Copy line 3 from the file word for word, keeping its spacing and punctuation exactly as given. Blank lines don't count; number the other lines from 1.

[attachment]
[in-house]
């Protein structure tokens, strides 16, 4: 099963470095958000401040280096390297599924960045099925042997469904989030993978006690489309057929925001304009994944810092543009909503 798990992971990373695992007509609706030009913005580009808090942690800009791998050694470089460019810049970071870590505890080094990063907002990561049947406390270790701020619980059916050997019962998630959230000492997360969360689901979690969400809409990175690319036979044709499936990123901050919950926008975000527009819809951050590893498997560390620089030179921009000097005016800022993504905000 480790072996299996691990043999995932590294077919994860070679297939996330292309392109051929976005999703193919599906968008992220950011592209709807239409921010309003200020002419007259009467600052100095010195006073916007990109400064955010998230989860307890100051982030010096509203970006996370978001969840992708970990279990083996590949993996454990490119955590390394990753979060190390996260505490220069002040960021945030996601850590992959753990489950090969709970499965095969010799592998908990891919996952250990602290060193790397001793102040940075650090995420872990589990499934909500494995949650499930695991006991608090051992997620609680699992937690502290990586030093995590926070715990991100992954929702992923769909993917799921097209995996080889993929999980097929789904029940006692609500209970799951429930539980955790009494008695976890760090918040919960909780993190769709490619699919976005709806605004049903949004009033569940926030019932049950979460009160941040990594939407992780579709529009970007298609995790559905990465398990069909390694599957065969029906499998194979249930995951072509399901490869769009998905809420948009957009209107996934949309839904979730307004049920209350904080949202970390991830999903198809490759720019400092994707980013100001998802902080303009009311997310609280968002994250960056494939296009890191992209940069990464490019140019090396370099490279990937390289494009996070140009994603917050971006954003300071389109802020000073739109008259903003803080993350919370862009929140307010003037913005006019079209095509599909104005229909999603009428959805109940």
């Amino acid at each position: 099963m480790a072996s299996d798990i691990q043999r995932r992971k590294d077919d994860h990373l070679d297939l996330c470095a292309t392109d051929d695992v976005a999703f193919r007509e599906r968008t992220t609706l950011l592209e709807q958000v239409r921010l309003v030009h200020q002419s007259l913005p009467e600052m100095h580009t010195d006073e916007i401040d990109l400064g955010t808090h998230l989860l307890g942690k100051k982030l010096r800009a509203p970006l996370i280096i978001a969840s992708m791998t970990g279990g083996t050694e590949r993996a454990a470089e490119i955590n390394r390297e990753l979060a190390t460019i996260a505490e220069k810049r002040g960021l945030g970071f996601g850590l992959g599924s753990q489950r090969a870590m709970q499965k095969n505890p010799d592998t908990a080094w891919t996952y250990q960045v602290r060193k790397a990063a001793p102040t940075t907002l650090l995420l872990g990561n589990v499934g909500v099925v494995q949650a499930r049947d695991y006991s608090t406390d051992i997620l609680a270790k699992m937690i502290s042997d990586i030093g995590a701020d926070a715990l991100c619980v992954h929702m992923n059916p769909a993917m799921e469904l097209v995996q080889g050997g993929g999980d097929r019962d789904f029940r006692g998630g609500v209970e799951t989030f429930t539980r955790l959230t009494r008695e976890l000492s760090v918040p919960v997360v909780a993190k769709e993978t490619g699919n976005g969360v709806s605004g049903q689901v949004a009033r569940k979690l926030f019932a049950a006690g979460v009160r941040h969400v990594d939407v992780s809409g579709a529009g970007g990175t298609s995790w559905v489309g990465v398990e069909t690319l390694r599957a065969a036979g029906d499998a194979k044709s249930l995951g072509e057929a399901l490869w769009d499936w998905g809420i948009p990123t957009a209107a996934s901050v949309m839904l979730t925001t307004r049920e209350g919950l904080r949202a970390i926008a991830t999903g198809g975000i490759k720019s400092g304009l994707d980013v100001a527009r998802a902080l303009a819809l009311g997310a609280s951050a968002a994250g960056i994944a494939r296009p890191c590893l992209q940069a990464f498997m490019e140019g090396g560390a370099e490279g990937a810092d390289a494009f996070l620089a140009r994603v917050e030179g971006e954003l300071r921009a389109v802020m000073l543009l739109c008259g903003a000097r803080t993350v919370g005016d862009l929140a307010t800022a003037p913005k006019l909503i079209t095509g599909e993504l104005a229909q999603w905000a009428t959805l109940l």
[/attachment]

């Amino acid at each position: 099963m480790a072996s299996d798990i691990q043999r995932r992971k590294d077919d994860h990373l070679d297939l996330c470095a292309t392109d051929d695992v976005a999703f193919r007509e599906r968008t992220t609706l950011l592209e709807q958000v239409r921010l309003v030009h200020q002419s007259l913005p009467e600052m100095h580009t010195d006073e916007i401040d990109l400064g955010t808090h998230l989860l307890g942690k100051k982030l010096r800009a509203p970006l996370i280096i978001a969840s992708m791998t970990g279990g083996t050694e590949r993996a454990a470089e490119i955590n390394r390297e990753l979060a190390t460019i996260a505490e220069k810049r002040g960021l945030g970071f996601g850590l992959g599924s753990q489950r090969a870590m709970q499965k095969n505890p010799d592998t908990a080094w891919t996952y250990q960045v602290r060193k790397a990063a001793p102040t940075t907002l650090l995420l872990g990561n589990v499934g909500v099925v494995q949650a499930r049947d695991y006991s608090t406390d051992i997620l609680a270790k699992m937690i502290s042997d990586i030093g995590a701020d926070a715990l991100c619980v992954h929702m992923n059916p769909a993917m799921e469904l097209v995996q080889g050997g993929g999980d097929r019962d789904f029940r006692g998630g609500v209970e799951t989030f429930t539980r955790l959230t009494r008695e976890l000492s760090v918040p919960v997360v909780a993190k769709e993978t490619g699919n976005g969360v709806s605004g049903q689901v949004a009033r569940k979690l926030f019932a049950a006690g979460v009160r941040h969400v990594d939407v992780s809409g579709a529009g970007g990175t298609s995790w559905v489309g990465v398990e069909t690319l390694r599957a065969a036979g029906d499998a194979k044709s249930l995951g072509e057929a399901l490869w769009d499936w998905g809420i948009p990123t957009a209107a996934s901050v949309m839904l979730t925001t307004r049920e209350g919950l904080r949202a970390i926008a991830t999903g198809g975000i490759k720019s400092g304009l994707d980013v100001a527009r998802a902080l303009a819809l009311g997310a609280s951050a968002a994250g960056i994944a494939r296009p890191c590893l992209q940069a990464f498997m490019e140019g090396g560390a370099e490279g990937a810092d390289a494009f996070l620089a140009r994603v917050e030179g971006e954003l300071r921009a389109v802020m000073l543009l739109c008259g903003a000097r803080t993350v919370g005016d862009l929140a307010t800022a003037p913005k006019l909503i079209t095509g599909e993504l104005a229909q999603w905000a009428t959805l109940l």